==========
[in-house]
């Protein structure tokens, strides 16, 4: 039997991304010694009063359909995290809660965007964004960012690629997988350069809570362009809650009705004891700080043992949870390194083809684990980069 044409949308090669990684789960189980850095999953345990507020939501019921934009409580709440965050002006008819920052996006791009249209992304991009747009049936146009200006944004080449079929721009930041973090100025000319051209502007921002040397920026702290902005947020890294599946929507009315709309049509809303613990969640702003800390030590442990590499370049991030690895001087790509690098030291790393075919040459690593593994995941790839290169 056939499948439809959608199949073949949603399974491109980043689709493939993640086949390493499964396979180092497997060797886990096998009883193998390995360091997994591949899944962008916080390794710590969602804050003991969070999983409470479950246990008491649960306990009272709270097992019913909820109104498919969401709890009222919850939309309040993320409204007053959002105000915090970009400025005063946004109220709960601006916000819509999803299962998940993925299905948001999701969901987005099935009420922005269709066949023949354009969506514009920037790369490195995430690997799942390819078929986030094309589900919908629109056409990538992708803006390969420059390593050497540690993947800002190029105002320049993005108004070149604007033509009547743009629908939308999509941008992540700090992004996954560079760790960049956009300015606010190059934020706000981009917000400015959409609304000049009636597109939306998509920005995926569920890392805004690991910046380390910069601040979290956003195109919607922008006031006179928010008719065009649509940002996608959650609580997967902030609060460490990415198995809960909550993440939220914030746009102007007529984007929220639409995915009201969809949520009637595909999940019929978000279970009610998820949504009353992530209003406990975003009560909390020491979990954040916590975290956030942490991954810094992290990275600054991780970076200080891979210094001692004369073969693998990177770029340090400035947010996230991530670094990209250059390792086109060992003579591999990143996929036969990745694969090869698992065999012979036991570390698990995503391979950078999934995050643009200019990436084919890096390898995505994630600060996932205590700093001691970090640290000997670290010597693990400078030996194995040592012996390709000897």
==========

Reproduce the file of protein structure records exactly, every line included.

[in-house]
């Protein structure tokens, strides 16, 4: 039997991304010694009063359909995290809660965007964004960012690629997988350069809570362009809650009705004891700080043992949870390194083809684990980069 044409949308090669990684789960189980850095999953345990507020939501019921934009409580709440965050002006008819920052996006791009249209992304991009747009049936146009200006944004080449079929721009930041973090100025000319051209502007921002040397920026702290902005947020890294599946929507009315709309049509809303613990969640702003800390030590442990590499370049991030690895001087790509690098030291790393075919040459690593593994995941790839290169 056939499948439809959608199949073949949603399974491109980043689709493939993640086949390493499964396979180092497997060797886990096998009883193998390995360091997994591949899944962008916080390794710590969602804050003991969070999983409470479950246990008491649960306990009272709270097992019913909820109104498919969401709890009222919850939309309040993320409204007053959002105000915090970009400025005063946004109220709960601006916000819509999803299962998940993925299905948001999701969901987005099935009420922005269709066949023949354009969506514009920037790369490195995430690997799942390819078929986030094309589900919908629109056409990538992708803006390969420059390593050497540690993947800002190029105002320049993005108004070149604007033509009547743009629908939308999509941008992540700090992004996954560079760790960049956009300015606010190059934020706000981009917000400015959409609304000049009636597109939306998509920005995926569920890392805004690991910046380390910069601040979290956003195109919607922008006031006179928010008719065009649509940002996608959650609580997967902030609060460490990415198995809960909550993440939220914030746009102007007529984007929220639409995915009201969809949520009637595909999940019929978000279970009610998820949504009353992530209003406990975003009560909390020491979990954040916590975290956030942490991954810094992290990275600054991780970076200080891979210094001692004369073969693998990177770029340090400035947010996230991530670094990209250059390792086109060992003579591999990143996929036969990745694969090869698992065999012979036991570390698990995503391979950078999934995050643009200019990436084919890096390898995505994630600060996932205590700093001691970090640290000997670290010597693990400078030996194995040592012996390709000897």